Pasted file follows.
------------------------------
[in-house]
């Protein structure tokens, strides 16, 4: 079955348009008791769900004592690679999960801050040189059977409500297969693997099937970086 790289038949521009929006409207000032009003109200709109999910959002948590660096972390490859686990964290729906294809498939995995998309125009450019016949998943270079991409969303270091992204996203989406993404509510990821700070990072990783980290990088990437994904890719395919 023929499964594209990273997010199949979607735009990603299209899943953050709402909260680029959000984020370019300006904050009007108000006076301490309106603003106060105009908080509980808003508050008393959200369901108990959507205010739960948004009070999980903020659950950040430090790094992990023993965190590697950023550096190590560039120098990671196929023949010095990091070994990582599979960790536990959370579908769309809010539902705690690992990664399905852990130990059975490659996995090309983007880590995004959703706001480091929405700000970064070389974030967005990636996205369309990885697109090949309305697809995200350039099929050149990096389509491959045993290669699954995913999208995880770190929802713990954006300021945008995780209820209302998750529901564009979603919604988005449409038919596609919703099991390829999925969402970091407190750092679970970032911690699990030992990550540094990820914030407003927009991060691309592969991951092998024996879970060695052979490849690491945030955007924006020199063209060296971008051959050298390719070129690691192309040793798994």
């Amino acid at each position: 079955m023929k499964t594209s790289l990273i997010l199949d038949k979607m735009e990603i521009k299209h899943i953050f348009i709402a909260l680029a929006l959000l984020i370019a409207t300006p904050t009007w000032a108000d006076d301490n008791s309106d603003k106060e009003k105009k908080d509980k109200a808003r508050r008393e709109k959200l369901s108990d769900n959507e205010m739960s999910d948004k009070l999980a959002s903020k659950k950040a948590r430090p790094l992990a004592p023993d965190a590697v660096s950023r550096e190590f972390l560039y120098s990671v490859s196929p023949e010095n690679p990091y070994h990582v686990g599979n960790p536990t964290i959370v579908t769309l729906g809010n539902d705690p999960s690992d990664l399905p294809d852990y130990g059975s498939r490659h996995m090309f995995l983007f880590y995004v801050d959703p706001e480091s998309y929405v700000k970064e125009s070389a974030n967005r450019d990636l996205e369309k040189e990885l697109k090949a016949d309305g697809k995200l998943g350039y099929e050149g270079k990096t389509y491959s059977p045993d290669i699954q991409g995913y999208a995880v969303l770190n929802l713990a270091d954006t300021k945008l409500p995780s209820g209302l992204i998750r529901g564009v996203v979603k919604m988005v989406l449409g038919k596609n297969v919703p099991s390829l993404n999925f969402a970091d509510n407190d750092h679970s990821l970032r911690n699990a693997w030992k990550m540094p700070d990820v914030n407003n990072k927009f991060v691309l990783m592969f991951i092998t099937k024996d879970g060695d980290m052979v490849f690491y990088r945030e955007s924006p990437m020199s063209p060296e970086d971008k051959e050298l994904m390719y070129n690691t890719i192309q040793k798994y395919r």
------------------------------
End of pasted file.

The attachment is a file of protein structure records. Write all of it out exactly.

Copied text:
[in-house]
């Protein structure tokens, strides 16, 4: 079955348009008791769900004592690679999960801050040189059977409500297969693997099937970086 790289038949521009929006409207000032009003109200709109999910959002948590660096972390490859686990964290729906294809498939995995998309125009450019016949998943270079991409969303270091992204996203989406993404509510990821700070990072990783980290990088990437994904890719395919 023929499964594209990273997010199949979607735009990603299209899943953050709402909260680029959000984020370019300006904050009007108000006076301490309106603003106060105009908080509980808003508050008393959200369901108990959507205010739960948004009070999980903020659950950040430090790094992990023993965190590697950023550096190590560039120098990671196929023949010095990091070994990582599979960790536990959370579908769309809010539902705690690992990664399905852990130990059975490659996995090309983007880590995004959703706001480091929405700000970064070389974030967005990636996205369309990885697109090949309305697809995200350039099929050149990096389509491959045993290669699954995913999208995880770190929802713990954006300021945008995780209820209302998750529901564009979603919604988005449409038919596609919703099991390829999925969402970091407190750092679970970032911690699990030992990550540094990820914030407003927009991060691309592969991951092998024996879970060695052979490849690491945030955007924006020199063209060296971008051959050298390719070129690691192309040793798994």
């Amino acid at each position: 079955m023929k499964t594209s790289l990273i997010l199949d038949k979607m735009e990603i521009k299209h899943i953050f348009i709402a909260l680029a929006l959000l984020i370019a409207t300006p904050t009007w000032a108000d006076d301490n008791s309106d603003k106060e009003k105009k908080d509980k109200a808003r508050r008393e709109k959200l369901s108990d769900n959507e205010m739960s999910d948004k009070l999980a959002s903020k659950k950040a948590r430090p790094l992990a004592p023993d965190a590697v660096s950023r550096e190590f972390l560039y120098s990671v490859s196929p023949e010095n690679p990091y070994h990582v686990g599979n960790p536990t964290i959370v579908t769309l729906g809010n539902d705690p999960s690992d990664l399905p294809d852990y130990g059975s498939r490659h996995m090309f995995l983007f880590y995004v801050d959703p706001e480091s998309y929405v700000k970064e125009s070389a974030n967005r450019d990636l996205e369309k040189e990885l697109k090949a016949d309305g697809k995200l998943g350039y099929e050149g270079k990096t389509y491959s059977p045993d290669i699954q991409g995913y999208a995880v969303l770190n929802l713990a270091d954006t300021k945008l409500p995780s209820g209302l992204i998750r529901g564009v996203v979603k919604m988005v989406l449409g038919k596609n297969v919703p099991s390829l993404n999925f969402a970091d509510n407190d750092h679970s990821l970032r911690n699990a693997w030992k990550m540094p700070d990820v914030n407003n990072k927009f991060v691309l990783m592969f991951i092998t099937k024996d879970g060695d980290m052979v490849f690491y990088r945030e955007s924006p990437m020199s063209p060296e970086d971008k051959e050298l994904m390719y070129n690691t890719i192309q040793k798994y395919r």